Inderscience Publishers

State emergency plans: assessing the inclusiveness of vulnerable populations

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The US federal government's involvement in emergency management has evolved in magnitude since the 1800s. Each significant change usually occurred following a catastrophic event. The USA had two large-scale emergencies in 2001 and 2005 – man-made (September 11 terrorist attacks in 2001) and natural (Hurricane Katrina in 2005) – that shaped a new policy regarding emergency management. These disasters revealed numerous failures in planning for, preparedness for and response to disasters. Of the identified failures, accessible emergency communications for all and, distinctively, for Vulnerable Populations (VPs), were studied in this paper. With over 37 million people over 65 years of age and 38.22 million people (over the age of 5) with disabilities, it is important that these populations be appropriately included in emergency management plans. This paper looks at the change in national emergency policy from the National Response Plan to the National Response Framework in 2008 to determine how this change has affected the state emergency plans. The results show that recent changes in the national emergency plan has had little effect on state emergency plans (in Federal Emergency Management Agency (FEMA) Region IV) with regard to VPs.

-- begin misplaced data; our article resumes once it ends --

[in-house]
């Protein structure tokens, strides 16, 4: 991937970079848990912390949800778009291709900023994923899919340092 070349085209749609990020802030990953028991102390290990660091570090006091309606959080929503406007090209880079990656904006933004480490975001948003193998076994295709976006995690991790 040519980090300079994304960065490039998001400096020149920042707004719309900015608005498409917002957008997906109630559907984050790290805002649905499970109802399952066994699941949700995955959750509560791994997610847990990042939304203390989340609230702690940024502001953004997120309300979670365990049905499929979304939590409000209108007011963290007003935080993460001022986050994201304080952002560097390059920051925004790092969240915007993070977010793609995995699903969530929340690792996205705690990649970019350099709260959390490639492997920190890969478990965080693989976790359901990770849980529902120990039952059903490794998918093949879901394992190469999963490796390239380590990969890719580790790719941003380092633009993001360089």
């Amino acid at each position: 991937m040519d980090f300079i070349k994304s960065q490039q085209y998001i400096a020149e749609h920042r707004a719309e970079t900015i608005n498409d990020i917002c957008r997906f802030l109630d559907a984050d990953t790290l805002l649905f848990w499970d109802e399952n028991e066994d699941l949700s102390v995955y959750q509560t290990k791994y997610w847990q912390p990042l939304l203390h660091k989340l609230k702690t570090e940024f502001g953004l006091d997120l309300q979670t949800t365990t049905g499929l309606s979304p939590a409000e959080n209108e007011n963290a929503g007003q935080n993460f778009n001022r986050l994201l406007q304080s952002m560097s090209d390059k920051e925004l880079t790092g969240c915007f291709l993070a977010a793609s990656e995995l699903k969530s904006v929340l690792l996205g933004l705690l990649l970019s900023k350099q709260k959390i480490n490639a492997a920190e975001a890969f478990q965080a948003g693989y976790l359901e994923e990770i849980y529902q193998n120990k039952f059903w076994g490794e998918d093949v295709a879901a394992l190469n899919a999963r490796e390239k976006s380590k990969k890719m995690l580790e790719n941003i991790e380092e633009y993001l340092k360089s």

Keywords: vulnerable populations, emergency management, FEMA region IV, elderly, old people, disabled people, disabilities, national emergency policy, emergency planning, USA, United States

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